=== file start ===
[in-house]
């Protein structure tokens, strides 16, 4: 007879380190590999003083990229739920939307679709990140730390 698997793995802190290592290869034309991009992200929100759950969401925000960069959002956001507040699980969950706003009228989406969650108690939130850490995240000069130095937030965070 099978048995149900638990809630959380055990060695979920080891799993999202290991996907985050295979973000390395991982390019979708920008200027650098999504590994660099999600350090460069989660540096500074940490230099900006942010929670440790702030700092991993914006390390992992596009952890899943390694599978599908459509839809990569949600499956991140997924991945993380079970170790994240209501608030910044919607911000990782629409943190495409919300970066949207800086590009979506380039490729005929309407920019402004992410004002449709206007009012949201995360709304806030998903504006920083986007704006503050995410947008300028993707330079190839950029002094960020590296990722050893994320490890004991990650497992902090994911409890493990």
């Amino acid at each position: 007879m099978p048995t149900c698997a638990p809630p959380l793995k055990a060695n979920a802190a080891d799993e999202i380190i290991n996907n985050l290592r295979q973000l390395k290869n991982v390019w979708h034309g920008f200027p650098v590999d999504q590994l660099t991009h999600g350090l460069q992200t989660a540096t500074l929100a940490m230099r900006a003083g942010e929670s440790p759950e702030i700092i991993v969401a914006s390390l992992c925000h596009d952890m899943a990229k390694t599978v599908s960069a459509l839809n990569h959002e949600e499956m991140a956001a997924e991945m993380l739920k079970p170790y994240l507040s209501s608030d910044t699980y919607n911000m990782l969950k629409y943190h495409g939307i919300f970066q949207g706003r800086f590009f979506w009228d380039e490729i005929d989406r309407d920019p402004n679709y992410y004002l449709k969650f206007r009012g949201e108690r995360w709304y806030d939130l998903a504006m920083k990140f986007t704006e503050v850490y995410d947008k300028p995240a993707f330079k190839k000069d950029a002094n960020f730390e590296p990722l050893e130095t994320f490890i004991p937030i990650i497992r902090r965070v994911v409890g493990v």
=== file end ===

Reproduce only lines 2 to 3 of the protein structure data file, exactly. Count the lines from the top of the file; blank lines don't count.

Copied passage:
């Protein structure tokens, strides 16, 4: 007879380190590999003083990229739920939307679709990140730390 698997793995802190290592290869034309991009992200929100759950969401925000960069959002956001507040699980969950706003009228989406969650108690939130850490995240000069130095937030965070 099978048995149900638990809630959380055990060695979920080891799993999202290991996907985050295979973000390395991982390019979708920008200027650098999504590994660099999600350090460069989660540096500074940490230099900006942010929670440790702030700092991993914006390390992992596009952890899943390694599978599908459509839809990569949600499956991140997924991945993380079970170790994240209501608030910044919607911000990782629409943190495409919300970066949207800086590009979506380039490729005929309407920019402004992410004002449709206007009012949201995360709304806030998903504006920083986007704006503050995410947008300028993707330079190839950029002094960020590296990722050893994320490890004991990650497992902090994911409890493990």
């Amino acid at each position: 007879m099978p048995t149900c698997a638990p809630p959380l793995k055990a060695n979920a802190a080891d799993e999202i380190i290991n996907n985050l290592r295979q973000l390395k290869n991982v390019w979708h034309g920008f200027p650098v590999d999504q590994l660099t991009h999600g350090l460069q992200t989660a540096t500074l929100a940490m230099r900006a003083g942010e929670s440790p759950e702030i700092i991993v969401a914006s390390l992992c925000h596009d952890m899943a990229k390694t599978v599908s960069a459509l839809n990569h959002e949600e499956m991140a956001a997924e991945m993380l739920k079970p170790y994240l507040s209501s608030d910044t699980y919607n911000m990782l969950k629409y943190h495409g939307i919300f970066q949207g706003r800086f590009f979506w009228d380039e490729i005929d989406r309407d920019p402004n679709y992410y004002l449709k969650f206007r009012g949201e108690r995360w709304y806030d939130l998903a504006m920083k990140f986007t704006e503050v850490y995410d947008k300028p995240a993707f330079k190839k000069d950029a002094n960020f730390e590296p990722l050893e130095t994320f490890i004991p937030i990650i497992r902090r965070v994911v409890g493990v």